So you will see that there are other Column types as well. There is Uniformly Scaled, which basically would just enlarge it. Basically we'll have a really big orange for the larger bars and small oranges for the smaller bars. But that won't work for me in this case either. I want to use something called the Repeating Option. This is simply going to take my orange right now and just based on the values that I have there, stack oranges on top of each other. So, I'll choose that option and over here where it says Rotate Legend Design, so right over this is the legend, this is the area where the orange is going to appear and depending on the kind of design that you have created, you may want to actually rotate that particular artwork in that particular legend.
But in this case we don't want it. We want the orange to stand up right here. So, we won't actually rotate the legend design. Now we get to choose the value for each of these design elements. So, if we think about it right now, our values go from 0 million here all the way up to 50 million. So, if I were to choose for example, each design represents one unit, in the case here where this particular first element actually represents 18 million, I'm going to see 18 oranges stacked on top of each other, which would be really small. So, I want to use a much larger one and in this case here maybe I want to make really big oranges and I want to have a nice bright impact. So I'll specify that each orange represents 10 units. Now, what happens when I have fraction because for example, if I have one orange here that takes up 10 million, because this is 18, what happens to the orange on top? I can either choose to scale it, which means it will squash the orange here which I don't want to do in this case. So, I'm going to choose the option here called Chop Design.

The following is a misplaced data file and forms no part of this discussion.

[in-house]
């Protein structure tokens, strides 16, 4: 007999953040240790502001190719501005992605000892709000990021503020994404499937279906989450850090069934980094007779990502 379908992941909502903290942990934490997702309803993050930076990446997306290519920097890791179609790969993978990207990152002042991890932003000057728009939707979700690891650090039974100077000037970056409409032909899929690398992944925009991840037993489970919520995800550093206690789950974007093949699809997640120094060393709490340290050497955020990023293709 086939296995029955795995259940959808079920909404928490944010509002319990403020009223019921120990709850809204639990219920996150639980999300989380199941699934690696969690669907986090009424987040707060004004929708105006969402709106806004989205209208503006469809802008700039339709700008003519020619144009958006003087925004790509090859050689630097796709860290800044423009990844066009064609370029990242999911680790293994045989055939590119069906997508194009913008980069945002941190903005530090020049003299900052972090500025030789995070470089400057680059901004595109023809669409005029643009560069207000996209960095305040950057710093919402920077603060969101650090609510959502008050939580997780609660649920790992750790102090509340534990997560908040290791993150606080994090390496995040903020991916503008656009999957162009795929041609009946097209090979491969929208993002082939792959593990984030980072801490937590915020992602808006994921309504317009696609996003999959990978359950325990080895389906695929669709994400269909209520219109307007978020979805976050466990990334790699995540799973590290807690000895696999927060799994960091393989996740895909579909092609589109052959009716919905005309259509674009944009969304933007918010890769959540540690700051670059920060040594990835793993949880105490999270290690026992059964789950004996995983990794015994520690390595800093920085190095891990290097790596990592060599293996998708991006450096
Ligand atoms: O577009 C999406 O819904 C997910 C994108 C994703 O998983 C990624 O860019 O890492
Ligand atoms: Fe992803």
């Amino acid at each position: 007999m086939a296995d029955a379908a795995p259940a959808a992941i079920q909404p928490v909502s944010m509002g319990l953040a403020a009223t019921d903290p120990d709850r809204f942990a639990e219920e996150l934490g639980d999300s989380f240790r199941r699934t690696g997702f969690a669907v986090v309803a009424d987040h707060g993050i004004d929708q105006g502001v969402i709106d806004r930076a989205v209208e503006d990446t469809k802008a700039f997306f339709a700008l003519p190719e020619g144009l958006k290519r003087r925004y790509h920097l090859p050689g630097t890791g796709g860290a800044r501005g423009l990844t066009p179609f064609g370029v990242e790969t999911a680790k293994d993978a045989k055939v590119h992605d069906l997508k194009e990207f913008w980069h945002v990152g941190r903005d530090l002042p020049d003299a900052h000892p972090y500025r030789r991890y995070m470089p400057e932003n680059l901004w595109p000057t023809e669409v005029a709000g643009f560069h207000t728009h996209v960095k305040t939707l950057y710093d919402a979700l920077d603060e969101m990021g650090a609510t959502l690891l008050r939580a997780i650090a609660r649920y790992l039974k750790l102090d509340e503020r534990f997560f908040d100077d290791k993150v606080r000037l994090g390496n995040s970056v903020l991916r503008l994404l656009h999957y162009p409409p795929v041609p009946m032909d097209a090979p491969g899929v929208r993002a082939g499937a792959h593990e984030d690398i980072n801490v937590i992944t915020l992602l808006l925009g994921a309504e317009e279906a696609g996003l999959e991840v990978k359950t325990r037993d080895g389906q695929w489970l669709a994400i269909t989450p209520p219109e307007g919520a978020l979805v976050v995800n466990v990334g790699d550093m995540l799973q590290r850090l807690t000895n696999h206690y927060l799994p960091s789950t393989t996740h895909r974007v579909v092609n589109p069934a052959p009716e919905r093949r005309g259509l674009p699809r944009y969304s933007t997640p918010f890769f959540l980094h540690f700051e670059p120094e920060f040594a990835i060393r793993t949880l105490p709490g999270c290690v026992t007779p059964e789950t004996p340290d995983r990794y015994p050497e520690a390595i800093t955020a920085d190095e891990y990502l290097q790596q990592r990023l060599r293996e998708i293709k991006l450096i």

That's something which is going to chop off the top of the orange, so you don't see the full height of the orange there. So, now that I have specified my options, I'm going to click OK and we can see now that the chart represents the oranges not with rectangles, but with the actual oranges that I have designed. Let's do the same here for the apples. I'm going to use my Group Selection tool, I'll click once and then again on the legend right here, so now I shave an entire data series selected. I'll go to the Object menu, I'll choose Graph and then I'll choose Column. Let's highlight the apple. We'll choose the Repeating option. We do not want to rotate the legend. I'll specify that each apple represents 10 units and for fractions I'll specify that we chop the design.
I will click OK and now I have applied a graph design overall to my entire graph. Instead of working with dull rectangles I have now been able to include a new design element into my graph and again the beauty of this is that I haven't really ungrouped my graph at all. So, if I need to change the data, I could simply go ahead and use my Regular Selection tool to select the entire graph, go to the Object menu choose Graph and then choose Data and be able to modify the data of that graph and have that update automatically. In closing, it's important to remember two things. First of all, remember that your overall goal when you are working these particular infographics is to be able to transmit some of kind of information. So, try not to get carried away by creating these really, really cool designs that get in the way of conveying that information.
Secondly, remember that Graph feature inside of Illustrator is pretty old. So, some of the newer features can't be used in order to define a graphic design. For example, you can't turn live effects or symbols into a design, to be able to use in a graph. In those cases you will need to expand that graphic before you actually define it as a graph design.